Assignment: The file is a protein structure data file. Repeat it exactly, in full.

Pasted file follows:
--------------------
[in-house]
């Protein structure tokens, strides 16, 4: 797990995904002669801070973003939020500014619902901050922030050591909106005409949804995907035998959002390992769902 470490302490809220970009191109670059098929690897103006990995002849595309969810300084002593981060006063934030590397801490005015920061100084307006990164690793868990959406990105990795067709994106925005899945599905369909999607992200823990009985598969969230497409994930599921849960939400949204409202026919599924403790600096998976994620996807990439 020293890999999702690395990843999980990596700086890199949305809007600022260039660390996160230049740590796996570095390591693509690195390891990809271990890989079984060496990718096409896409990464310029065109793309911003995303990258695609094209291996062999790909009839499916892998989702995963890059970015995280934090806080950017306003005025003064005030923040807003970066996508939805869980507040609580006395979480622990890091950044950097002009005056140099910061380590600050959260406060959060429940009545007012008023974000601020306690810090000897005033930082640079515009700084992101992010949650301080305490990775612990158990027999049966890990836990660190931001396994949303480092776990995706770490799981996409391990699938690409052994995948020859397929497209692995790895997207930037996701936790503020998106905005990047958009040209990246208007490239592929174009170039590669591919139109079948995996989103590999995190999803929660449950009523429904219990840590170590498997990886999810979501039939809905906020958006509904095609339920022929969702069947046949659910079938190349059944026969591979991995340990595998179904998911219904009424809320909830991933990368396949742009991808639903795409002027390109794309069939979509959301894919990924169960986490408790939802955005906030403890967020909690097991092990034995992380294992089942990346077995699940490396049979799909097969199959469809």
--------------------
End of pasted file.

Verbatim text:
[in-house]
């Protein structure tokens, strides 16, 4: 797990995904002669801070973003939020500014619902901050922030050591909106005409949804995907035998959002390992769902 470490302490809220970009191109670059098929690897103006990995002849595309969810300084002593981060006063934030590397801490005015920061100084307006990164690793868990959406990105990795067709994106925005899945599905369909999607992200823990009985598969969230497409994930599921849960939400949204409202026919599924403790600096998976994620996807990439 020293890999999702690395990843999980990596700086890199949305809007600022260039660390996160230049740590796996570095390591693509690195390891990809271990890989079984060496990718096409896409990464310029065109793309911003995303990258695609094209291996062999790909009839499916892998989702995963890059970015995280934090806080950017306003005025003064005030923040807003970066996508939805869980507040609580006395979480622990890091950044950097002009005056140099910061380590600050959260406060959060429940009545007012008023974000601020306690810090000897005033930082640079515009700084992101992010949650301080305490990775612990158990027999049966890990836990660190931001396994949303480092776990995706770490799981996409391990699938690409052994995948020859397929497209692995790895997207930037996701936790503020998106905005990047958009040209990246208007490239592929174009170039590669591919139109079948995996989103590999995190999803929660449950009523429904219990840590170590498997990886999810979501039939809905906020958006509904095609339920022929969702069947046949659910079938190349059944026969591979991995340990595998179904998911219904009424809320909830991933990368396949742009991808639903795409002027390109794309069939979509959301894919990924169960986490408790939802955005906030403890967020909690097991092990034995992380294992089942990346077995699940490396049979799909097969199959469809």